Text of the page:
[Met Tour] CID:128830

La Traviata
Municipal Auditorium, Atlanta, Georgia, Mon, April 22, 1940

La Traviata (238)
Giuseppe Verdi | Francesco Maria Piave
Helen Jepson

Richard Crooks

Giuseppe De Luca [Last performance]

Thelma Votipka

Alessio De Paolis

Baron Douphol
Wilfred Engelman

Marquis D'Obigny
George Cehanovsky

Dr. Grenvil
Louis D'Angelo

Helen Olheim

Lillian Moore

Monna Montes

Gennaro Papi

Review 1:

Review of Mozelle Horton Young in the Atlanta Constitution

Opera-Loving Atlanta Feasts at Met First Night

Gorgeous Jepson Heads Brilliant Cast in Verdi's "La Traviata"

Opera-hungry Atlanta feasted last night - for the Metropolitan Opera Company opened its first Atlanta season in 10 years with the ever-appealing strains of Verdi's "La Traviata" in the city auditorium.

It was a gala night. It was a performance that will never be forgotten in Atlanta.

The auditorium was packed almost beyond capacity and the brilliance of the performance was rivaled only by the brilliance of the costumes and the enthusiasm of the audience as they drank in the glorious music.

Brilliant Cast

No more brilliant or thoroughly pleasing cast could have been chosen than Helen Jepson, Richard Crooks and Giuseppe de Luca. And with their supporting cast of Thelma Votipka, Helen Oelheim, Alessio de Paolis, Wilfred Engelman, George Cehanovsky, and Louis d'Angelo they brought back the glory of "the old days."

It was like getting back again some wonderful thing you thought was gone forever. And what is better still, the "Met" today is as great, and in many respects greater than in the eras gone by.

Helen Jepson was the gorgeous Violetta. She was gorgeous vocally and gorgeous to the eye. Jepson is a combination that is almost unbelievable in opera. She is an exquisite singer, with a glorious quality that sends chills up and down your spine. She is an exceptionally fine actress. She makes you feel the story emotionally. And she is lovely to gaze upon.

Perfect Rendition

Her rendition of the aria "Ah, fors' e lui" in the first act was so perfectly done that it will be talked about from now on.

Jepson's voice is velvety and smooth and floats above the orchestra clearly. She is versatile and has her voice in perfect command. She is unquestionably one of the great Violettas of all time.

Richard Crooks was Alfredo, lover of Violetta. His tenor voice matched Jepson's perfectly in the many wonderful love duets in the opera. Crooks has the kind of voice that sings its way right to your heart.

The poignant quality, the appeal it makes is particularly adaptable to the role of Alfredo. Crooks did his finest singing in the second and last acts. Both he and Jepson excelled anything the audience had anticipated in the love duet "Parigi o cara" in the last act.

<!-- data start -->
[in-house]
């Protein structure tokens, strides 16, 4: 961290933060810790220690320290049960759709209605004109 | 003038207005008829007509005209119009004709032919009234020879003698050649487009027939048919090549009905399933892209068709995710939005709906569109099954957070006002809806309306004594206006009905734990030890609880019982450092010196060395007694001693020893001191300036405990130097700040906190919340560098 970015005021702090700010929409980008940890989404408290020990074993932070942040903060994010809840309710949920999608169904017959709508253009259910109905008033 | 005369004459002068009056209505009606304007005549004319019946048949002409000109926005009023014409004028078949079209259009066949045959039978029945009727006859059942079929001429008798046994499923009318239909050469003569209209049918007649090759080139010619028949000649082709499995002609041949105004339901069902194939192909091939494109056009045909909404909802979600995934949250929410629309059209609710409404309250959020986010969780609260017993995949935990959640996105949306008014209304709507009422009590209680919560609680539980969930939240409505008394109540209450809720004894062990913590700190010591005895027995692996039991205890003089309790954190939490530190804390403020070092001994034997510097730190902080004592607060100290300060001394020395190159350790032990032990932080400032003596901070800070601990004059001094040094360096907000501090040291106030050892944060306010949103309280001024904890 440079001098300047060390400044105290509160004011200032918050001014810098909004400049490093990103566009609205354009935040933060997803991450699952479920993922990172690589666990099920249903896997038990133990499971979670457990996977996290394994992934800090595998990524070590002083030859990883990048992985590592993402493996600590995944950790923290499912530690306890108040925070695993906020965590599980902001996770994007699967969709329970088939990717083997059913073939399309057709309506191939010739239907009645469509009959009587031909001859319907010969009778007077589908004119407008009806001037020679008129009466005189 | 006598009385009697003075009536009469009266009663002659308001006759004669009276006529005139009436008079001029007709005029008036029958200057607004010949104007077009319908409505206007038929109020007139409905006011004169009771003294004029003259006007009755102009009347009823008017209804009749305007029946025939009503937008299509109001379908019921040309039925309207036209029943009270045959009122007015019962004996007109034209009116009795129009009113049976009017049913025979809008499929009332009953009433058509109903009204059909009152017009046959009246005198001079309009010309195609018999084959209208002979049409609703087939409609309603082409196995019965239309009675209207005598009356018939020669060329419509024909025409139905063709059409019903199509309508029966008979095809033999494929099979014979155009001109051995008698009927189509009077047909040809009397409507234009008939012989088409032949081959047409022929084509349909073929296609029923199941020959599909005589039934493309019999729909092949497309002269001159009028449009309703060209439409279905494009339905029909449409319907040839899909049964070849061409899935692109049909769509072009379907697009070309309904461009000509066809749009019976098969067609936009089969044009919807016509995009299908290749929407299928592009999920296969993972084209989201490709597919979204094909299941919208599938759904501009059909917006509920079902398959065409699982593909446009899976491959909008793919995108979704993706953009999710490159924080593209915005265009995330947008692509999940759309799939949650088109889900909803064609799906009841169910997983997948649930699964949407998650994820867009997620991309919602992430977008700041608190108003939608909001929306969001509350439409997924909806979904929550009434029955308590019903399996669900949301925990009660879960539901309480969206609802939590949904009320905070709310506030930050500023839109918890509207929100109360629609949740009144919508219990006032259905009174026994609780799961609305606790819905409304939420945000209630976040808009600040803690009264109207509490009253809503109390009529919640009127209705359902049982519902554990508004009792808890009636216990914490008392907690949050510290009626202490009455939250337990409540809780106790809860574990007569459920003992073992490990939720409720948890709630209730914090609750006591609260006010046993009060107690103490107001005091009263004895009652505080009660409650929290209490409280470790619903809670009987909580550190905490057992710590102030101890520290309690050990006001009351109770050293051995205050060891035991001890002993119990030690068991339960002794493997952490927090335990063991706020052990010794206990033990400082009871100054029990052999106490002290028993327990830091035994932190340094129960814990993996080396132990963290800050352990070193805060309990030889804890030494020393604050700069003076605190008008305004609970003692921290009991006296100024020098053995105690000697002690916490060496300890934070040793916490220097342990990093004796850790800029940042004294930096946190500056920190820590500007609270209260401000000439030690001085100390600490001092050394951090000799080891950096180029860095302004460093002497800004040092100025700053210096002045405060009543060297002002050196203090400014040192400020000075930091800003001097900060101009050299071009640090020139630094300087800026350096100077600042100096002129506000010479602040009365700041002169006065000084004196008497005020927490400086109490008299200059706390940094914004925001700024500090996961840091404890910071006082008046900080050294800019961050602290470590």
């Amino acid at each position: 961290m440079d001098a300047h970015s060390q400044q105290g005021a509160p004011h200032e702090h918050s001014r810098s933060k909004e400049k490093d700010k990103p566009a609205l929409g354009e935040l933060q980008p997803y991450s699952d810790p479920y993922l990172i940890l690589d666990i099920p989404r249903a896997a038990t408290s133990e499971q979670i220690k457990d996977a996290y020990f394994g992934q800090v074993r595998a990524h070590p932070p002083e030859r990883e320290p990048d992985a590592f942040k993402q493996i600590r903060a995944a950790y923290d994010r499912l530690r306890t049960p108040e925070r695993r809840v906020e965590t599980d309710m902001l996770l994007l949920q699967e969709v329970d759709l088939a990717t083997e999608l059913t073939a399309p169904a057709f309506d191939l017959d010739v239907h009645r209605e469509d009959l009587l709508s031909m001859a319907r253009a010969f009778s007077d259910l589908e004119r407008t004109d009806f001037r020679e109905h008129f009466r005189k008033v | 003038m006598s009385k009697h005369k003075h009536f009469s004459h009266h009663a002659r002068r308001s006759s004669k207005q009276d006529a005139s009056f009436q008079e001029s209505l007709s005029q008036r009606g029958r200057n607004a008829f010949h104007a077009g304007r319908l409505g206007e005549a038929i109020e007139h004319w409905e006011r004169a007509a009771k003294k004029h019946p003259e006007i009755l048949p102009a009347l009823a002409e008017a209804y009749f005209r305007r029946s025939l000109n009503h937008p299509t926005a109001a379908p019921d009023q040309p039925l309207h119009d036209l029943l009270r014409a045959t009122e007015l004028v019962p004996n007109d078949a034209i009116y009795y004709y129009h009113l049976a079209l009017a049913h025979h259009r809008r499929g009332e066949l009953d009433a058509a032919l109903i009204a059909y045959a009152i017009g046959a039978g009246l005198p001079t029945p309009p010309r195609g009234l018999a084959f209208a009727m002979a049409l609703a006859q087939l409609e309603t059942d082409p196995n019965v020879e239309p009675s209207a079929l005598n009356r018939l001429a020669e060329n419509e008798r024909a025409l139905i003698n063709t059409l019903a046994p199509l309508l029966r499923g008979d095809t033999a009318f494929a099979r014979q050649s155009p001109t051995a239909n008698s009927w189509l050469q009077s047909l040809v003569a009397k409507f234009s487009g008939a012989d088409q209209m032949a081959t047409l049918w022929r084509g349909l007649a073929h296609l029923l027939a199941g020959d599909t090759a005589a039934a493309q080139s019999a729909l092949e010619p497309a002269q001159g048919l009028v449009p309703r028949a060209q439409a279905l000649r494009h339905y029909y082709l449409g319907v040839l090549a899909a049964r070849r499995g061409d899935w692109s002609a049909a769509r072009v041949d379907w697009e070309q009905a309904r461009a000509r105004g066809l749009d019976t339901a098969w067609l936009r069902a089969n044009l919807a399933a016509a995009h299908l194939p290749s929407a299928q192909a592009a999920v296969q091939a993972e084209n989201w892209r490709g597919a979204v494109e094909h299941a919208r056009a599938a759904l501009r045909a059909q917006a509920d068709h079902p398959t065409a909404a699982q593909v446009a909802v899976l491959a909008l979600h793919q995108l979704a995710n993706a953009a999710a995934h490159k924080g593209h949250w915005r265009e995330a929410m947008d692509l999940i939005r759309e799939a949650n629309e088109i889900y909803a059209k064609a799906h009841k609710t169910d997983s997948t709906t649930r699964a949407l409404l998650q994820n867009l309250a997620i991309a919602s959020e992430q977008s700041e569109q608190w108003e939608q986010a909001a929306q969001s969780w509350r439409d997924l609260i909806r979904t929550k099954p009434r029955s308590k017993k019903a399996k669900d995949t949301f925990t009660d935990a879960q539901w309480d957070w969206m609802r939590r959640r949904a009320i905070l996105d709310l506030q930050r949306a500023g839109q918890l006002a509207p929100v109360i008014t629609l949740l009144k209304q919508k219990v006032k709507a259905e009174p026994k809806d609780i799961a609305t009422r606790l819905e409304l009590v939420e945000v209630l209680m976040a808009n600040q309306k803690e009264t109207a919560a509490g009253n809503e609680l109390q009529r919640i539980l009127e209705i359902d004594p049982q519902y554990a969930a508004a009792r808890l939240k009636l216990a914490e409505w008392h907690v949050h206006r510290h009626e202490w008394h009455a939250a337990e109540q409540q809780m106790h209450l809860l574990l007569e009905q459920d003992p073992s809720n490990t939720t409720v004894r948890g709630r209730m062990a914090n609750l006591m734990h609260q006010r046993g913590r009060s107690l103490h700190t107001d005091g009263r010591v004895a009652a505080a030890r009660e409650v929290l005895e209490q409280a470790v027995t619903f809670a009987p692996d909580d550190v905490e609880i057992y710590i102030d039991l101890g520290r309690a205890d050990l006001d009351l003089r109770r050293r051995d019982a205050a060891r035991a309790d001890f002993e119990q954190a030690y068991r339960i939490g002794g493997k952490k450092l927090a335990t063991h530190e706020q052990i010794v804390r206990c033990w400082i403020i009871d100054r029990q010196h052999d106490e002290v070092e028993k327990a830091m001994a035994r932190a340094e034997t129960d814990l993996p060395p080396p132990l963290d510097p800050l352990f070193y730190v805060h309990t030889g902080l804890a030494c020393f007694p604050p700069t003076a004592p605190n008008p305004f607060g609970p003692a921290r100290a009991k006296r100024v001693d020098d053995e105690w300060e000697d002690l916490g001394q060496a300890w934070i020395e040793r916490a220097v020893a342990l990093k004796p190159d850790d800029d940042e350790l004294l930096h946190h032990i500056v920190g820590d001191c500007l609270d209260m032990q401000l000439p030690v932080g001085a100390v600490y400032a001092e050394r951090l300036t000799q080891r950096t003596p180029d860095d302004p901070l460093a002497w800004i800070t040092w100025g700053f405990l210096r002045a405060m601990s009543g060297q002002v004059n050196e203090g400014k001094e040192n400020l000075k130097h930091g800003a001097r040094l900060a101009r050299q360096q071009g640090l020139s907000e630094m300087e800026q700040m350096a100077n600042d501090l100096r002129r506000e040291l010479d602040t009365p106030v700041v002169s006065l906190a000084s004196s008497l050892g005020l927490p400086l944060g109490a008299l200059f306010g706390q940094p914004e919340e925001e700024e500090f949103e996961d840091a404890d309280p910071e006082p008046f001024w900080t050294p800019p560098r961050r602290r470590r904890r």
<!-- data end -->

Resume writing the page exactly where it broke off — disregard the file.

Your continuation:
De Luca Gets Ovation

Giuseppe de Luca was the elder Germont, father of Alfredo, replacing Tibbett, who had to cancel his engagement on account of illness.

Atlanta was happy to greet one of their old favorites, de Luca, and when he stepped upon the stage in the second act he received an ovation. It is amazing how one who sung so long as de Luca could still possess such a marvelous voice. There is in his voice all the smoothness, color and vibrance of a young man, And, with it, de Luca is a great artist.

His acting, as well as his singing, moved the audience greatly. His pleading with Violetta in the second act was emotionally touching. And his singing of the aria "Di Provenza il mar" to Alfredo was a great piece of operatic work.

Excellent Support

Thelma Votipka as Flora Bervoix and Helen Oelheim as Annina made fine vocal and histrionic bits of their roles. Alessio de Paolis as Gastone, Wilfred Engelman as Baron Duphol, George Cehanovsky as Marquis d'Obigny and Louis d'Angelo as Dr. Grenville made excellent contributions to the performance.

Maestro Gennaro Papi proved a dynamic conductor, and drew from artists, orchestra, and chorus a marvelous finished product.

From the ethereal [first] strains of the orchestra in the overture, through all the love themes, and the dramatic moments of the score, the audience enjoyed the orchestra almost as much as the singing.

Colorful Ballet

The ballet of Act III with Lillian Moore, Monna Montes and the corps de ballet, was a colorful and gay dance, with charm and beauty, adding much to the enjoyment of the opera.

The chorus is also a finely trained unit. Their ensemble work was par excellence. Their attacks were always on the dot, and there was never a ragged edge in any of their work. Fausto Cleva was chorus master.

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